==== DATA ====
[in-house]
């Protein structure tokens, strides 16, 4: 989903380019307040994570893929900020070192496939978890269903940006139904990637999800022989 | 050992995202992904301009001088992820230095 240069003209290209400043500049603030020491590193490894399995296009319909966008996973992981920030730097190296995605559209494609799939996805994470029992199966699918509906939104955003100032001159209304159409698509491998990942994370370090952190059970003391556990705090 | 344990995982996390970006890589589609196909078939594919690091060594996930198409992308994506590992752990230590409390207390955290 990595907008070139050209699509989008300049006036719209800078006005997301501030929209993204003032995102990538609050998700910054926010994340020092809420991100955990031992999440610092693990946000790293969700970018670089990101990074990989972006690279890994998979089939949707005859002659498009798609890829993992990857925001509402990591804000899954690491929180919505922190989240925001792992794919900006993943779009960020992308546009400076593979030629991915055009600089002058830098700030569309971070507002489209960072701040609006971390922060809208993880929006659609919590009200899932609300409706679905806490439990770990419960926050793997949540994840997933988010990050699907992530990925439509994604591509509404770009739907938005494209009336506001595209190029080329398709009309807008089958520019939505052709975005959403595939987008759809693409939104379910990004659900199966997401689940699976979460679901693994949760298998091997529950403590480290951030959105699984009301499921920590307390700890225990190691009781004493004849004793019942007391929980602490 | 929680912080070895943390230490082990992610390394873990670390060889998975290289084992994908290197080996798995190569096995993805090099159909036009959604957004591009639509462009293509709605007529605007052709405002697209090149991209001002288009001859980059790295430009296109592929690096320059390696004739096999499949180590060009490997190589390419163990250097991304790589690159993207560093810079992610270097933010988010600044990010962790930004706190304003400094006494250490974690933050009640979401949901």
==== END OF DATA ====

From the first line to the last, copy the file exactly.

[in-house]
């Protein structure tokens, strides 16, 4: 989903380019307040994570893929900020070192496939978890269903940006139904990637999800022989 | 050992995202992904301009001088992820230095 240069003209290209400043500049603030020491590193490894399995296009319909966008996973992981920030730097190296995605559209494609799939996805994470029992199966699918509906939104955003100032001159209304159409698509491998990942994370370090952190059970003391556990705090 | 344990995982996390970006890589589609196909078939594919690091060594996930198409992308994506590992752990230590409390207390955290 990595907008070139050209699509989008300049006036719209800078006005997301501030929209993204003032995102990538609050998700910054926010994340020092809420991100955990031992999440610092693990946000790293969700970018670089990101990074990989972006690279890994998979089939949707005859002659498009798609890829993992990857925001509402990591804000899954690491929180919505922190989240925001792992794919900006993943779009960020992308546009400076593979030629991915055009600089002058830098700030569309971070507002489209960072701040609006971390922060809208993880929006659609919590009200899932609300409706679905806490439990770990419960926050793997949540994840997933988010990050699907992530990925439509994604591509509404770009739907938005494209009336506001595209190029080329398709009309807008089958520019939505052709975005959403595939987008759809693409939104379910990004659900199966997401689940699976979460679901693994949760298998091997529950403590480290951030959105699984009301499921920590307390700890225990190691009781004493004849004793019942007391929980602490 | 929680912080070895943390230490082990992610390394873990670390060889998975290289084992994908290197080996798995190569096995993805090099159909036009959604957004591009639509462009293509709605007529605007052709405002697209090149991209001002288009001859980059790295430009296109592929690096320059390696004739096999499949180590060009490997190589390419163990250097991304790589690159993207560093810079992610270097933010988010600044990010962790930004706190304003400094006494250490974690933050009640979401949901």